However, after more studies are replicated, we may find that many of the puzzling, counterintuitive results that have received a lot of press attention (and book pages) are, in fact, untrue. For example, researchers have recently had trouble replicating one of the classic studies on priming — in which study participants who were presented with words associated with old age walked more slowly right after the experiment. This seems unbelievable; perhaps for good reason. When things are settled, the world of psychological science may look a lot more like the world of common sense. It seems as if behavioral researchers have been so obsessed with rewriting our conceptions of ourselves that we’ve forgotten that generations of brilliant and perceptive minds have come before us. And in their maxims, common sense, and sayings, we have incisive psychological truths that we’re rediscovering in research today.

Plato, of 400 B.C., even saw our minds as a charioteer at the helm, controlling two powerful horses, good and bad. He predated Sigmund Freud and modern psychological scientists by over 2,000 years, yet understood the inhuman and unconscious drives that every person has to grapple with and attempt to master. He, in a very real sense, understood the multilayered nature of consciousness and the brain.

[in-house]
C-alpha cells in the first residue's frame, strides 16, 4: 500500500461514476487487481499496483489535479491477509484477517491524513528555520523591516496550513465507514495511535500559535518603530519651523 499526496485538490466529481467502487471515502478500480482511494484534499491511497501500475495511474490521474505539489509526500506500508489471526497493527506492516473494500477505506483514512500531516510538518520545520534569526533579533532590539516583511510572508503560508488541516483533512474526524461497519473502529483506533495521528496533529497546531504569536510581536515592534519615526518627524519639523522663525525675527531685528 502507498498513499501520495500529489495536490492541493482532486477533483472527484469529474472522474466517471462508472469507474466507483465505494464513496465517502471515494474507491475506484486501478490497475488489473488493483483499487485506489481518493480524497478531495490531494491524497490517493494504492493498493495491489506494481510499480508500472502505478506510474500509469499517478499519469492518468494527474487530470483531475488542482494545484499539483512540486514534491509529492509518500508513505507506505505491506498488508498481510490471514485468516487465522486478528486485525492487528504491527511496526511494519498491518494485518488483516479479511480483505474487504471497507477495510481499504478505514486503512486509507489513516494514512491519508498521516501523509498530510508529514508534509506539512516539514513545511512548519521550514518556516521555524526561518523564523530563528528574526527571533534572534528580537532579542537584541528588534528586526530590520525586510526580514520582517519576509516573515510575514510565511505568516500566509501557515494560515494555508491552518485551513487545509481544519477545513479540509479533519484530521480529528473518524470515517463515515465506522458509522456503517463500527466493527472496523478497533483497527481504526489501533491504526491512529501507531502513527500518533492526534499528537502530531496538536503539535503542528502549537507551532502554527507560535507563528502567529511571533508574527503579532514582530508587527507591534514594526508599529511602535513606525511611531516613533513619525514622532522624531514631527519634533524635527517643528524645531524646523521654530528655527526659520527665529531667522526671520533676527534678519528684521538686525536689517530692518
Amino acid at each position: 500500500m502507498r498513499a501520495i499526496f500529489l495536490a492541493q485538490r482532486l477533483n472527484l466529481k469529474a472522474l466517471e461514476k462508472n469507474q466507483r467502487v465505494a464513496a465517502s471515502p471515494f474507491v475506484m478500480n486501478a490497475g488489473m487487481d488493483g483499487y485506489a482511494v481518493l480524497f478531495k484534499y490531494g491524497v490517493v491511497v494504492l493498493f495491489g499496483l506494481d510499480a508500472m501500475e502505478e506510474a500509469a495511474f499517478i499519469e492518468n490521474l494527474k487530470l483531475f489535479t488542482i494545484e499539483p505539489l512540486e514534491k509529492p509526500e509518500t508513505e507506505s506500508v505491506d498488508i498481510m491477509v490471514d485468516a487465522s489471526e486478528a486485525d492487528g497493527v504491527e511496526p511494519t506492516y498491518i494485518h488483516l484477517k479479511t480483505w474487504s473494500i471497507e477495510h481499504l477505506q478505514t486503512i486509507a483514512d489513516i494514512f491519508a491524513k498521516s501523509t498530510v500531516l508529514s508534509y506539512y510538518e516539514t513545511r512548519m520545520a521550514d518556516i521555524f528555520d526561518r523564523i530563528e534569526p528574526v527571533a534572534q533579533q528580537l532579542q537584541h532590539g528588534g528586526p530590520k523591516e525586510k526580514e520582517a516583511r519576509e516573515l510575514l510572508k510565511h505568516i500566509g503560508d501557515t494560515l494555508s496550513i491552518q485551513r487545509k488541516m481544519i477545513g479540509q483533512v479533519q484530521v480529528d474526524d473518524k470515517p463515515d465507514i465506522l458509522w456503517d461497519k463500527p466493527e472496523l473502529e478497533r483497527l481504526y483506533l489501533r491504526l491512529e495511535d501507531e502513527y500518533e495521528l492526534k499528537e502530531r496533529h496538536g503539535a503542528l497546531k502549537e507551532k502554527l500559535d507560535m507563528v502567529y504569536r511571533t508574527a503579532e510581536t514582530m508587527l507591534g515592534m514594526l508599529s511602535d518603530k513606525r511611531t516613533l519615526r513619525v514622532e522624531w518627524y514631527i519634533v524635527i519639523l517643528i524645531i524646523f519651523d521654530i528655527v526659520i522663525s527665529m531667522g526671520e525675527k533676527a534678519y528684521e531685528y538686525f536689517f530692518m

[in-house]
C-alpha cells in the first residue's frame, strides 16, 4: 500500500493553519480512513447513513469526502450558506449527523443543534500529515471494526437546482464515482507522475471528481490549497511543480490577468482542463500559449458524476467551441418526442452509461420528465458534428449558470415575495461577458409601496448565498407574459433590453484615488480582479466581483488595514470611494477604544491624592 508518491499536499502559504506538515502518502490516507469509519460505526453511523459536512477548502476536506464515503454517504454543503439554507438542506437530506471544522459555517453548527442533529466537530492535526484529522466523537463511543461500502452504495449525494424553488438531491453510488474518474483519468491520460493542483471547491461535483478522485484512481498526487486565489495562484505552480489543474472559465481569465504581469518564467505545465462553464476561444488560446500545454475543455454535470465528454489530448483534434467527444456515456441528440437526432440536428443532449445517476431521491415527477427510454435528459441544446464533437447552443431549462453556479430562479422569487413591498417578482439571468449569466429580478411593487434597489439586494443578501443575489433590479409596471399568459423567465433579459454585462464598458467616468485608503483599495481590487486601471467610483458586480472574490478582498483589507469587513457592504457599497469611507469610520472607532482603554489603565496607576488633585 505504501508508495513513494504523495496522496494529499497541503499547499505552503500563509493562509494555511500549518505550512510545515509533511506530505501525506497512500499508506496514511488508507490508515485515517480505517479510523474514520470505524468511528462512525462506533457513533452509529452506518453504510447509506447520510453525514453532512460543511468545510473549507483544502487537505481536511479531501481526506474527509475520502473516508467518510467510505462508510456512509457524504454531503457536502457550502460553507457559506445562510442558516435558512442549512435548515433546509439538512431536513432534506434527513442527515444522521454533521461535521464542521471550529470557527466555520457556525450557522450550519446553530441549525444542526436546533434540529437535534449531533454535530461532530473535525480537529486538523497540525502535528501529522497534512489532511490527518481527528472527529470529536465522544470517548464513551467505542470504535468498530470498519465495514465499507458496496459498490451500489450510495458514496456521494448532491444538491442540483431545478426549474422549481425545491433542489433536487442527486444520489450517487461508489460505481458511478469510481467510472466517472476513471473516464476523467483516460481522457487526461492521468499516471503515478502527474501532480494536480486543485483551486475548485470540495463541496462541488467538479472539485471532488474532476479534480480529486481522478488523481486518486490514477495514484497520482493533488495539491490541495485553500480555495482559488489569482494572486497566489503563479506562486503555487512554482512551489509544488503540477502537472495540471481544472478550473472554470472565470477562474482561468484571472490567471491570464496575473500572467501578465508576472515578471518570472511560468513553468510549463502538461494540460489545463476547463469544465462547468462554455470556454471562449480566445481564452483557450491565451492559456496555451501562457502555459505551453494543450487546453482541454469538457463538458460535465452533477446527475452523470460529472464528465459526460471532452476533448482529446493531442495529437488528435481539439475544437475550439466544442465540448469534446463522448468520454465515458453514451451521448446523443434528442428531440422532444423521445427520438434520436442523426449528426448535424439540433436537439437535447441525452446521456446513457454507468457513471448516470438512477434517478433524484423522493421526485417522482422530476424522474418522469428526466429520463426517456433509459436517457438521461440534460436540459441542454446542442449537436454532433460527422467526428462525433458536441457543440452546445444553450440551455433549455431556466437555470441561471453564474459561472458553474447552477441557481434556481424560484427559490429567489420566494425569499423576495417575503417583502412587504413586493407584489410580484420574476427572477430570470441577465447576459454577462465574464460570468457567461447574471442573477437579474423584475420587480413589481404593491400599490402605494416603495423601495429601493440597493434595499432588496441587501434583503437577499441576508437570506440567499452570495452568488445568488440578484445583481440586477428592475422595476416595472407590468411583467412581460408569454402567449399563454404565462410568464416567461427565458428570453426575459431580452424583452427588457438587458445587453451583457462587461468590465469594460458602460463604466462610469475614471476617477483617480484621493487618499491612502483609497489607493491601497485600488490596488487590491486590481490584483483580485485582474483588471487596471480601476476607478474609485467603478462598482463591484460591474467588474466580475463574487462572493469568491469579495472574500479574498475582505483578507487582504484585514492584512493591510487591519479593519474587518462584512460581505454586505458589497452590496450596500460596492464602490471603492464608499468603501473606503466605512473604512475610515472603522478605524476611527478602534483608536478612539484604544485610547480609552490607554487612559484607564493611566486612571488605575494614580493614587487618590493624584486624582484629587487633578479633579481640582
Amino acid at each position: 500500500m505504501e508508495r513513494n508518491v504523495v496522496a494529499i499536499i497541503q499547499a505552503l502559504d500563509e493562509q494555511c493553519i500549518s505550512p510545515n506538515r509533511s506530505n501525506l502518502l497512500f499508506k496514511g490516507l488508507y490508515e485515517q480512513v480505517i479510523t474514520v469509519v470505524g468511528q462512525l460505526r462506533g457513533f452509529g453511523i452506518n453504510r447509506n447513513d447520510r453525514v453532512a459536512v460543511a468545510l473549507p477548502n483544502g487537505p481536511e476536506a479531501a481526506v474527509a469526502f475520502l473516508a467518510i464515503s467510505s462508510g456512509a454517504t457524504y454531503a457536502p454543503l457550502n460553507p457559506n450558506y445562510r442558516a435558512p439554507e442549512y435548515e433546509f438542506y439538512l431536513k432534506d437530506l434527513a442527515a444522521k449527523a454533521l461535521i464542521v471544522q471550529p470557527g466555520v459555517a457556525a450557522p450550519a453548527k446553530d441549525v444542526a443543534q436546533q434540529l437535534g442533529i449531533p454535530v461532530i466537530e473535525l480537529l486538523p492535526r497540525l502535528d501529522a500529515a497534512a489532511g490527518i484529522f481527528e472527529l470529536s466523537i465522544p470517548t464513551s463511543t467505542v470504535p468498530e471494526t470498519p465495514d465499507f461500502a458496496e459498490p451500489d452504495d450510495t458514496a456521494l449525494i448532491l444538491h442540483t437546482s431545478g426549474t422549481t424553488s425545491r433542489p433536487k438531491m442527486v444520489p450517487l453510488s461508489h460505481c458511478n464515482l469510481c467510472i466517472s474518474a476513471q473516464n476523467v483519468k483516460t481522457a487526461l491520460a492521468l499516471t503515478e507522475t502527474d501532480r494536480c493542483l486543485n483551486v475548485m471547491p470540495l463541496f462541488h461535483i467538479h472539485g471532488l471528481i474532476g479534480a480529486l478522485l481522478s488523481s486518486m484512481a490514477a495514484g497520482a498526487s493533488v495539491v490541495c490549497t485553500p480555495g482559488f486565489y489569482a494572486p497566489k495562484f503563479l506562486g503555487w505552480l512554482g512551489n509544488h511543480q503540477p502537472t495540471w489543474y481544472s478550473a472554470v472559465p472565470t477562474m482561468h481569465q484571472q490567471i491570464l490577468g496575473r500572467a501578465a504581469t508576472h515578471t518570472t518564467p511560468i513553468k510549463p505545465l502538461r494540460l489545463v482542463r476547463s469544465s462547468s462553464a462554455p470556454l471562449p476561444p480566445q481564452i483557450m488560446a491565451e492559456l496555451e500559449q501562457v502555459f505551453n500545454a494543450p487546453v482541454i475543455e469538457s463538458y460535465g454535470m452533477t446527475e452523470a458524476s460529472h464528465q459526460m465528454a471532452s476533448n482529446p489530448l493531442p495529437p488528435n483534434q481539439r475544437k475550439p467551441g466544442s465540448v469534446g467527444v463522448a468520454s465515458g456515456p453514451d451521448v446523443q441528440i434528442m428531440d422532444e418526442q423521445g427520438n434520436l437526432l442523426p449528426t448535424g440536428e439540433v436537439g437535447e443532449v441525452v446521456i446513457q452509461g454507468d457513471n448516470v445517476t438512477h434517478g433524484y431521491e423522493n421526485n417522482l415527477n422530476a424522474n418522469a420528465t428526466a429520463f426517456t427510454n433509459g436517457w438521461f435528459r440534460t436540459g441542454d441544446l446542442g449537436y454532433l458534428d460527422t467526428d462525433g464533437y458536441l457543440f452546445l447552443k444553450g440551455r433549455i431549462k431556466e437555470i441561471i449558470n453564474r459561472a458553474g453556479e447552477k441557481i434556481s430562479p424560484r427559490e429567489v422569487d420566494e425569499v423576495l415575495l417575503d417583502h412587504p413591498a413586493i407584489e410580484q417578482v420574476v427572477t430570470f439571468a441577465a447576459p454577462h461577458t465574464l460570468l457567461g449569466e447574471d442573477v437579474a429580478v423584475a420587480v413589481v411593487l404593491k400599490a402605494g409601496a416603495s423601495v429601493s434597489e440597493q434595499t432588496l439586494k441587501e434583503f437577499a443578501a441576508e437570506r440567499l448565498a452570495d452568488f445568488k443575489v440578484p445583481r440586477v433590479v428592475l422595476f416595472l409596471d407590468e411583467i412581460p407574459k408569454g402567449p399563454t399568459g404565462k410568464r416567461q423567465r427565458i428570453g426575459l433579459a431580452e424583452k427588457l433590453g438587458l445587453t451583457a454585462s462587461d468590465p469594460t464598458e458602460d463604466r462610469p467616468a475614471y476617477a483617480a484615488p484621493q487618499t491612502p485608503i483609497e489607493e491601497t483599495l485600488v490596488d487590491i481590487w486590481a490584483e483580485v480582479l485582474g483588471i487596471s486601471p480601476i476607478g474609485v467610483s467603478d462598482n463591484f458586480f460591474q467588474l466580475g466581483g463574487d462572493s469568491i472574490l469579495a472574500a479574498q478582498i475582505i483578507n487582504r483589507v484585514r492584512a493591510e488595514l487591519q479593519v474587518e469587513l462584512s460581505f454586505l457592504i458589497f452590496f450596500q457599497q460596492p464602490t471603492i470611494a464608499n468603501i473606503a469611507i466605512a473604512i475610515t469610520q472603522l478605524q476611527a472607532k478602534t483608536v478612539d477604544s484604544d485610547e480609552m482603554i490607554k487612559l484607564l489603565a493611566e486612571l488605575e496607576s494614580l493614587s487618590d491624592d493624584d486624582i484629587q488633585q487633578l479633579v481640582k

As psychological research moves forward, I think we will continue to find ourselves looking backward at the wise people of past eras for guidance in our quest onward.

U.S. Navy controls inventions that claim to change "fabric of reality"

Inventions with revolutionary potential made by a mysterious aerospace engineer for the U.S. Navy come to light.

U.S. Navy ships

Credit: Getty Images
Surprising Science
  • U.S. Navy holds patents for enigmatic inventions by aerospace engineer Dr. Salvatore Pais.
  • Pais came up with technology that can "engineer" reality, devising an ultrafast craft, a fusion reactor, and more.
  • While mostly theoretical at this point, the inventions could transform energy, space, and military sectors.
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Why so gassy? Mysterious methane detected on Saturn’s moon

Scientists do not know what is causing the overabundance of the gas.

An impression of NASA's Cassini spacecraft flying through a water plume on the surface of Saturn's moon Enceladus.

Credit: NASA
Surprising Science
  • A new study looked to understand the source of methane on Saturn's moon Enceladus.